If stopped by the police, I thought to myself, I would set my phone to record audio and put it on the passenger seat. I would send a tweet that I was being stopped and had every intention of complying with the police officer. I would turn on Periscope and livestream the stop, crowdsourcing witnesses. I would text my family and tell them that I was not feeling angry or suicidal, that I was looking forward to seeing them soon. There would not be time to do all of these things, but maybe if I prepared in advance I could pull off one or two of them. What all of these plans had in common were that none of them were meant to secure my safety, but rather to ensure that my death looked suspicious enough to question.

I was figuring out how to enter evidence into the inquiry of my own death.


Most of us will not be killed by police officers. White supremacy will not kill us so directly, so flagrantly. Instead it dogs our steps, wages niggling wars on our peace itself. Its power is in the daily theft of our joy, our dignity, our sanity. It is in the way we always have to weigh and calculate, how we can never assume good intentions and honest mistakes. Because it is always there, in swirling eddies around our ankles, waiting to drag us under.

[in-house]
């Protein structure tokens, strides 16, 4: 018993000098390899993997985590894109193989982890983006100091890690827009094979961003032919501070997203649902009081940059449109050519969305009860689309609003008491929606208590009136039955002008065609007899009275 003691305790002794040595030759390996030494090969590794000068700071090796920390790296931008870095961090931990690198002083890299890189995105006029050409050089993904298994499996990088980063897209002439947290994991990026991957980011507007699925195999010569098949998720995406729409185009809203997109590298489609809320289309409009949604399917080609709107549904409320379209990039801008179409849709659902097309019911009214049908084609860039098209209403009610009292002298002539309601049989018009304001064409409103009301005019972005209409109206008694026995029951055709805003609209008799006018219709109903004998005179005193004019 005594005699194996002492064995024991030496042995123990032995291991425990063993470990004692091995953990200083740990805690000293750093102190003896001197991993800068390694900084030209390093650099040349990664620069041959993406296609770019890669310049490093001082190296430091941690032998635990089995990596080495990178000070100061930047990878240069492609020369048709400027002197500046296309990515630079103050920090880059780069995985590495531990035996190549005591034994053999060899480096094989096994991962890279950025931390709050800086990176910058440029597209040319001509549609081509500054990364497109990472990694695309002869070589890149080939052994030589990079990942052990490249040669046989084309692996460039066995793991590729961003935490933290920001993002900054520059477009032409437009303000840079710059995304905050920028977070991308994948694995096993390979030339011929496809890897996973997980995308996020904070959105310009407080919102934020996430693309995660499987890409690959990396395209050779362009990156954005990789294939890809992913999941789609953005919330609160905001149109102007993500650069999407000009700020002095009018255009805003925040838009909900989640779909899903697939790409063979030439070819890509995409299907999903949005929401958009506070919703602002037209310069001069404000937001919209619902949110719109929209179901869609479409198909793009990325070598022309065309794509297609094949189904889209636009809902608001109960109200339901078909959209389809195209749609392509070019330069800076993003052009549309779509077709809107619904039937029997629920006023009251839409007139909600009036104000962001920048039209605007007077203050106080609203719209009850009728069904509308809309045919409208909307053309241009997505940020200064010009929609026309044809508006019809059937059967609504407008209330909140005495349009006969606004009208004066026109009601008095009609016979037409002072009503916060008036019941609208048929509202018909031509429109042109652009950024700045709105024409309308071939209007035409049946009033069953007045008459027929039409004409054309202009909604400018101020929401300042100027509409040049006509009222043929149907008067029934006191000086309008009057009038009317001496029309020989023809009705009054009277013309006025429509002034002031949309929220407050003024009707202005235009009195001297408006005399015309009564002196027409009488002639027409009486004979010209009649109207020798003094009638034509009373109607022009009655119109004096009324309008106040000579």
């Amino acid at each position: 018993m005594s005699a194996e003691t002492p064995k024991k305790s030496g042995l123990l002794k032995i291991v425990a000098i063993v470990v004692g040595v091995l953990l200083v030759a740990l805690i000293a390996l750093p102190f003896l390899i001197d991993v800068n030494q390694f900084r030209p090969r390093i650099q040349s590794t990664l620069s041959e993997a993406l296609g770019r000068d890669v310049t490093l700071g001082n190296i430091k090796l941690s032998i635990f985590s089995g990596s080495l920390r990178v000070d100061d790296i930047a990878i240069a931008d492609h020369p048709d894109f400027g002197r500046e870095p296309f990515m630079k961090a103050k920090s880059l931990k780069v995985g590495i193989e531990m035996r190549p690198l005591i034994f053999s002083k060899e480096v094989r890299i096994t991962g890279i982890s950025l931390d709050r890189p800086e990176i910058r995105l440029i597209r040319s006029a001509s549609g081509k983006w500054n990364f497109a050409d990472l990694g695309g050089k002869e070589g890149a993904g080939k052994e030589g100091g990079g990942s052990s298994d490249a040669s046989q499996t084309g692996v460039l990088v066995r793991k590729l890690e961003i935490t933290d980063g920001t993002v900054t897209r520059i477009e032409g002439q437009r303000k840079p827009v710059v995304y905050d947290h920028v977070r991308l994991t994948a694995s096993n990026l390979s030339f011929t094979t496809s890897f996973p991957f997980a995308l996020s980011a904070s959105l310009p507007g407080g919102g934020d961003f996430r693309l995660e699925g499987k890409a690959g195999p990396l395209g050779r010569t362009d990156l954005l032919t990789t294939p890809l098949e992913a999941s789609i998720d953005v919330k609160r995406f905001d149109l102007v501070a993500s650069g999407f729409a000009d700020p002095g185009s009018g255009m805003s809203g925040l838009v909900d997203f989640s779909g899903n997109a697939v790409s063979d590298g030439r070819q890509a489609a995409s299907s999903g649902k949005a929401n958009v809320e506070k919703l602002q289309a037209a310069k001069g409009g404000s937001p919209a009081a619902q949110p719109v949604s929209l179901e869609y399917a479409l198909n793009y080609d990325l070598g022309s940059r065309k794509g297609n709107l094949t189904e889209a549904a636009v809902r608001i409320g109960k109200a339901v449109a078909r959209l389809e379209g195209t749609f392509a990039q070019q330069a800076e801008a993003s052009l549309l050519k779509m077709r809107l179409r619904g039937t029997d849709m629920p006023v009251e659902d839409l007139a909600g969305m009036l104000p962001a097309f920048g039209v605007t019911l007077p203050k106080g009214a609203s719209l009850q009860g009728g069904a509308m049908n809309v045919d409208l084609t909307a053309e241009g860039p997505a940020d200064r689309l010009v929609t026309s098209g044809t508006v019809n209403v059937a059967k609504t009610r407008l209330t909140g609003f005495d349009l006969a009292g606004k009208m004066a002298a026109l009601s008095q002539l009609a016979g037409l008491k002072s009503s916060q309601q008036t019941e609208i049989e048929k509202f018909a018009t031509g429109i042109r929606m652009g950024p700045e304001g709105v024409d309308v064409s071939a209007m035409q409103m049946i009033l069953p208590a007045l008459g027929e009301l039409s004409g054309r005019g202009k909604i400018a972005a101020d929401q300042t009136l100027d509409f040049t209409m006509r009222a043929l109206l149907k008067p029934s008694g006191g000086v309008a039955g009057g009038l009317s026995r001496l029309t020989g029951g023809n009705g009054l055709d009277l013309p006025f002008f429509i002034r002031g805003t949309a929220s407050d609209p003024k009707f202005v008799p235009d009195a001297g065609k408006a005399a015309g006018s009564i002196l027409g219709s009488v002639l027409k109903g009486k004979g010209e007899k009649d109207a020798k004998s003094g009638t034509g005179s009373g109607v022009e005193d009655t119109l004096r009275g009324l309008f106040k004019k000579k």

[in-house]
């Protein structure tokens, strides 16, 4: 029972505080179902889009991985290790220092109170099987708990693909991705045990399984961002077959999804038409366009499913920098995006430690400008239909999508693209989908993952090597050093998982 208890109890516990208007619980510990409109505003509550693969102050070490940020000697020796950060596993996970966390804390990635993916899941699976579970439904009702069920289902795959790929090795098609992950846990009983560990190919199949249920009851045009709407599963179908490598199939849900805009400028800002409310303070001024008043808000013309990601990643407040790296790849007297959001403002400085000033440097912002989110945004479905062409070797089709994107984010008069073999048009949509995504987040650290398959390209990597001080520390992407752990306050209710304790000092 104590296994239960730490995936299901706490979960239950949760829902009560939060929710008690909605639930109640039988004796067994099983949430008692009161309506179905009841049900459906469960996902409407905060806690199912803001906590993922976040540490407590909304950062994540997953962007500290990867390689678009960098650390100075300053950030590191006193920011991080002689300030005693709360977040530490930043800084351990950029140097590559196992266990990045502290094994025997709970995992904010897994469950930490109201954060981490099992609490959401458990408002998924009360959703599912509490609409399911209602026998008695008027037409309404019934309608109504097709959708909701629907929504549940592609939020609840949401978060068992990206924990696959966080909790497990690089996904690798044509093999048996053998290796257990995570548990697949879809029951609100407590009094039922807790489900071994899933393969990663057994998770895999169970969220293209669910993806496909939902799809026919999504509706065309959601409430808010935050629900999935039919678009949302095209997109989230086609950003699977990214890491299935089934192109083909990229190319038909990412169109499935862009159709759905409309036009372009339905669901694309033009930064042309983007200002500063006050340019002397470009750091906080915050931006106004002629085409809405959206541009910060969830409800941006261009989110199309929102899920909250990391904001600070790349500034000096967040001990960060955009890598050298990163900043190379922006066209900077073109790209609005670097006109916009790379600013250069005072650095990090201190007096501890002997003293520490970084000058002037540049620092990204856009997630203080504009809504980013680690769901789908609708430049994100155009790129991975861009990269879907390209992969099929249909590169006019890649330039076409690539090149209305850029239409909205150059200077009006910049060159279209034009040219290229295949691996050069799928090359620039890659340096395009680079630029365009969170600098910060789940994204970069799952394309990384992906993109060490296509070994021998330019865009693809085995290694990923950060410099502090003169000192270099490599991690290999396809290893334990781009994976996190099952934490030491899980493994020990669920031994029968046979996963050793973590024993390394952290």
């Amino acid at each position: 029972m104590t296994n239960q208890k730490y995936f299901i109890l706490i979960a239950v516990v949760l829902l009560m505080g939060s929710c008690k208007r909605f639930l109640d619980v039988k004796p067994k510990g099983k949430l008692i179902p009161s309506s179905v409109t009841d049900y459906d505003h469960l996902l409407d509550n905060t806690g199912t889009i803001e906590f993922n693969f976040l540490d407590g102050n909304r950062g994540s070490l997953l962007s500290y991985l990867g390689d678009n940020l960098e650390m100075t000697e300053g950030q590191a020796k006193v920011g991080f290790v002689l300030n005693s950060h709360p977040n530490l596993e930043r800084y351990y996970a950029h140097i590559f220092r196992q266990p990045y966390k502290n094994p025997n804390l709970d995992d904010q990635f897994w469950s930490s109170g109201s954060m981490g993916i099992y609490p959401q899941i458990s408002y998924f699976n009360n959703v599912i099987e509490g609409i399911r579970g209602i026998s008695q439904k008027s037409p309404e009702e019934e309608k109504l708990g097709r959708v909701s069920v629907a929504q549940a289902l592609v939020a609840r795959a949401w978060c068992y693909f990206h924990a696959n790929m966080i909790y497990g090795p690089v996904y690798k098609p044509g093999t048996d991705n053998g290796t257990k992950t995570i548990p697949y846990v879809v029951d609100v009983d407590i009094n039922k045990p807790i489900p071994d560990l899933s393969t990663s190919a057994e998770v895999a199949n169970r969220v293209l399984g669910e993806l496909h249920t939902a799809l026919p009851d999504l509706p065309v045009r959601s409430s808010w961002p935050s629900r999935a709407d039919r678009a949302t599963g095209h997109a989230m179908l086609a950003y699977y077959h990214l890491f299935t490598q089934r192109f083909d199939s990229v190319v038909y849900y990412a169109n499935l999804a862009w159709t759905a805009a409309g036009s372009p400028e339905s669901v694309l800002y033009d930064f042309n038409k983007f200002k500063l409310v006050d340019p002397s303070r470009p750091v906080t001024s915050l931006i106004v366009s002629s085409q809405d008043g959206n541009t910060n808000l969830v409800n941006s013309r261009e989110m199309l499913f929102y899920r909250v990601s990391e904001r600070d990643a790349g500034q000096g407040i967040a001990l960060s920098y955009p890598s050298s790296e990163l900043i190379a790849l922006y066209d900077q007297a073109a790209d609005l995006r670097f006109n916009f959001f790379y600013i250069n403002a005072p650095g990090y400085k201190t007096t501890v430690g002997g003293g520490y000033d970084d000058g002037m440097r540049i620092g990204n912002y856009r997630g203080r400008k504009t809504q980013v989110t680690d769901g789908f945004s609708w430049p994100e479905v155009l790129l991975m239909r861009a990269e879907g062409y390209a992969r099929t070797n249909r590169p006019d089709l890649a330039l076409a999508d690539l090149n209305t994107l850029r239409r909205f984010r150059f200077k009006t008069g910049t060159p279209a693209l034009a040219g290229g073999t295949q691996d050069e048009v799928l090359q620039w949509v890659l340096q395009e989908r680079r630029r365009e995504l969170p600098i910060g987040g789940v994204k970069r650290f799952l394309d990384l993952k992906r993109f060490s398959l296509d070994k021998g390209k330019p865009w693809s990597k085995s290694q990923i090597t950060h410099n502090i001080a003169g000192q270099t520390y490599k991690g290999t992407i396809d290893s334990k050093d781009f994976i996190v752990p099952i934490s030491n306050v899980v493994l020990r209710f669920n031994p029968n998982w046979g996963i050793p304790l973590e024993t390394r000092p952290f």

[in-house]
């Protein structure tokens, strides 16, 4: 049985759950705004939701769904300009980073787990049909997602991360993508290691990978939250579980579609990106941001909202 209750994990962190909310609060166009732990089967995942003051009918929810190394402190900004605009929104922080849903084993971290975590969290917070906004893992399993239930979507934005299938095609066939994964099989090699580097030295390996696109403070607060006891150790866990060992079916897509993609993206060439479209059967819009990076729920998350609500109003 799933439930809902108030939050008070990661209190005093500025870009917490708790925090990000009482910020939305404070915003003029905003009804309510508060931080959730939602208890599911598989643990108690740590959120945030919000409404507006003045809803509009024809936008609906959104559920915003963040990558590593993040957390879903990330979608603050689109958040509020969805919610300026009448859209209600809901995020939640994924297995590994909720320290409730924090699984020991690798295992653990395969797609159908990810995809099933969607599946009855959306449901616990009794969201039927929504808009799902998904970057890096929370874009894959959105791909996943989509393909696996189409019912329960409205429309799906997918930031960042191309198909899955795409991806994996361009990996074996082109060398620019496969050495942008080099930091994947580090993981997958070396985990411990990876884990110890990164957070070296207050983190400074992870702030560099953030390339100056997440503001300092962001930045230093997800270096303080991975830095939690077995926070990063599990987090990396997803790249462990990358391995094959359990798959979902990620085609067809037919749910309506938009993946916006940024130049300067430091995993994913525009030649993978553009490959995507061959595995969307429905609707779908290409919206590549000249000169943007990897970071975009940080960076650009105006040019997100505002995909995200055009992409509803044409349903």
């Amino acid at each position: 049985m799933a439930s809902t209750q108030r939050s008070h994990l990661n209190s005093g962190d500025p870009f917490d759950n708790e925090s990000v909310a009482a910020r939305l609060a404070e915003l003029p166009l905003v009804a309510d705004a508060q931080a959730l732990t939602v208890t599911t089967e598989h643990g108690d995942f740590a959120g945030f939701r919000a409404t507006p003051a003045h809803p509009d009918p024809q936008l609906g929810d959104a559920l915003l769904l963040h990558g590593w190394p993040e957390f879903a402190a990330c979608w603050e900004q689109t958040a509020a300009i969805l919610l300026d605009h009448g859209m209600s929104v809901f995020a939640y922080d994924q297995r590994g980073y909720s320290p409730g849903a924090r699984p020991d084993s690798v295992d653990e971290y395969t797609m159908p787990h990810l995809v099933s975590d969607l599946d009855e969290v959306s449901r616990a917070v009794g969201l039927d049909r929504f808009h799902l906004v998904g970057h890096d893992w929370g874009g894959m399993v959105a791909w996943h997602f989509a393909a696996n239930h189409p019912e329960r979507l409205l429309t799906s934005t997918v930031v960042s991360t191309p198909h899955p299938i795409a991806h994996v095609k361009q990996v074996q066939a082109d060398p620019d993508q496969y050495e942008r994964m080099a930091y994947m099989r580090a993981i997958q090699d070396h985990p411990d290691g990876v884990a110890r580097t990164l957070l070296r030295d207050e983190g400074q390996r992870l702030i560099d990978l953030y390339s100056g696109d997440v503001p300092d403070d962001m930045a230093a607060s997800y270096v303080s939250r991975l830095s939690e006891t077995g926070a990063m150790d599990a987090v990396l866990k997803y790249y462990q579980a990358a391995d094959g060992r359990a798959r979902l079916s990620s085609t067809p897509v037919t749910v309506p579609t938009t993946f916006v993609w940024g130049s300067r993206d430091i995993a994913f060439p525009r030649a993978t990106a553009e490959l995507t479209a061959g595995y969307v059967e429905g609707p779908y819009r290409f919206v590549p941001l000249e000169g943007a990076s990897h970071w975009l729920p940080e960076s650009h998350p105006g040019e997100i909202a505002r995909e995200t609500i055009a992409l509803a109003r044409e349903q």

White Americans saw the storm and its aftermath as a case of bad luck and unprecedented incompetence that spread its pain across the Gulf Coast regardless of race. This is the narrative you see in Landrieu’s words and, to some extent, Obama’s as well. To black Americans, however, this wasn’t an equal opportunity disaster. To them, it was confirmation of America’s indifference to black life. “We have an amazing tolerance for black pain,” said Rev. Jesse Jackson in an interview after the storm. Rev. Al Sharpton, also echoed the mood among many black Americans: “I feel that, if it was in another area, with another economic strata and racial makeup, that President Bush would have run out of Crawford a lot quicker and FEMA would have found its way in a lot sooner.” Even more blunt was rapper Kanye West, who famously told a live national television audience that “George Bush doesn’t care about black people.”